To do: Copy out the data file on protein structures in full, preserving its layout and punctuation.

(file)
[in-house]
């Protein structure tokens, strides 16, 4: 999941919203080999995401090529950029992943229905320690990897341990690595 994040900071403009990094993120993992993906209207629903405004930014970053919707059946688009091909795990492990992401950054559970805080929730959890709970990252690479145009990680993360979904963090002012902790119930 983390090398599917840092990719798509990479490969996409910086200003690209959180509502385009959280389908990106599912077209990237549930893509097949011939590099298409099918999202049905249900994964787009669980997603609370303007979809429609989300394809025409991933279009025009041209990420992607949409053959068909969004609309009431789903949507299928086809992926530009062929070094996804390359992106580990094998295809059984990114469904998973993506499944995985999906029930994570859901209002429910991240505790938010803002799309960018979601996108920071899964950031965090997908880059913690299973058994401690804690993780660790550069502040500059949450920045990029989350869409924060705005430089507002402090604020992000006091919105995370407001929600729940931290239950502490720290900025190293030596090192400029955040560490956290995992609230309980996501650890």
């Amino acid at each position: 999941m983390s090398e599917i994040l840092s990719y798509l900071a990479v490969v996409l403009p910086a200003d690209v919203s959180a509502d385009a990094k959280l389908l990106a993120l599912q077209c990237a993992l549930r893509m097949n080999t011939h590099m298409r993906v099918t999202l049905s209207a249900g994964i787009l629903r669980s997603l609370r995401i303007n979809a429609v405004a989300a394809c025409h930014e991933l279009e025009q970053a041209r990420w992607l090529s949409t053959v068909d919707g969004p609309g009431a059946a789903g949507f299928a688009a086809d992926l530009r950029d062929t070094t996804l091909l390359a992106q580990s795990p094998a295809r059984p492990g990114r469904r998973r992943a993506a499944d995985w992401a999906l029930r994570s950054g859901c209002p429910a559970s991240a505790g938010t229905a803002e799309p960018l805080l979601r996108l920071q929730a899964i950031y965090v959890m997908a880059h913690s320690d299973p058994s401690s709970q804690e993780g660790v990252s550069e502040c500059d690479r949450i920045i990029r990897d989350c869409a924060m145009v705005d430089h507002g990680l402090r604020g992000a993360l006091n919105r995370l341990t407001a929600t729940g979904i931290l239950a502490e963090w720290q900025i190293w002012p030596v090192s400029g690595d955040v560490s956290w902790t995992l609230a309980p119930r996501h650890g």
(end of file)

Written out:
[in-house]
């Protein structure tokens, strides 16, 4: 999941919203080999995401090529950029992943229905320690990897341990690595 994040900071403009990094993120993992993906209207629903405004930014970053919707059946688009091909795990492990992401950054559970805080929730959890709970990252690479145009990680993360979904963090002012902790119930 983390090398599917840092990719798509990479490969996409910086200003690209959180509502385009959280389908990106599912077209990237549930893509097949011939590099298409099918999202049905249900994964787009669980997603609370303007979809429609989300394809025409991933279009025009041209990420992607949409053959068909969004609309009431789903949507299928086809992926530009062929070094996804390359992106580990094998295809059984990114469904998973993506499944995985999906029930994570859901209002429910991240505790938010803002799309960018979601996108920071899964950031965090997908880059913690299973058994401690804690993780660790550069502040500059949450920045990029989350869409924060705005430089507002402090604020992000006091919105995370407001929600729940931290239950502490720290900025190293030596090192400029955040560490956290995992609230309980996501650890």
């Amino acid at each position: 999941m983390s090398e599917i994040l840092s990719y798509l900071a990479v490969v996409l403009p910086a200003d690209v919203s959180a509502d385009a990094k959280l389908l990106a993120l599912q077209c990237a993992l549930r893509m097949n080999t011939h590099m298409r993906v099918t999202l049905s209207a249900g994964i787009l629903r669980s997603l609370r995401i303007n979809a429609v405004a989300a394809c025409h930014e991933l279009e025009q970053a041209r990420w992607l090529s949409t053959v068909d919707g969004p609309g009431a059946a789903g949507f299928a688009a086809d992926l530009r950029d062929t070094t996804l091909l390359a992106q580990s795990p094998a295809r059984p492990g990114r469904r998973r992943a993506a499944d995985w992401a999906l029930r994570s950054g859901c209002p429910a559970s991240a505790g938010t229905a803002e799309p960018l805080l979601r996108l920071q929730a899964i950031y965090v959890m997908a880059h913690s320690d299973p058994s401690s709970q804690e993780g660790v990252s550069e502040c500059d690479r949450i920045i990029r990897d989350c869409a924060m145009v705005d430089h507002g990680l402090r604020g992000a993360l006091n919105r995370l341990t407001a929600t729940g979904i931290l239950a502490e963090w720290q900025i190293w002012p030596v090192s400029g690595d955040v560490s956290w902790t995992l609230a309980p119930r996501h650890g």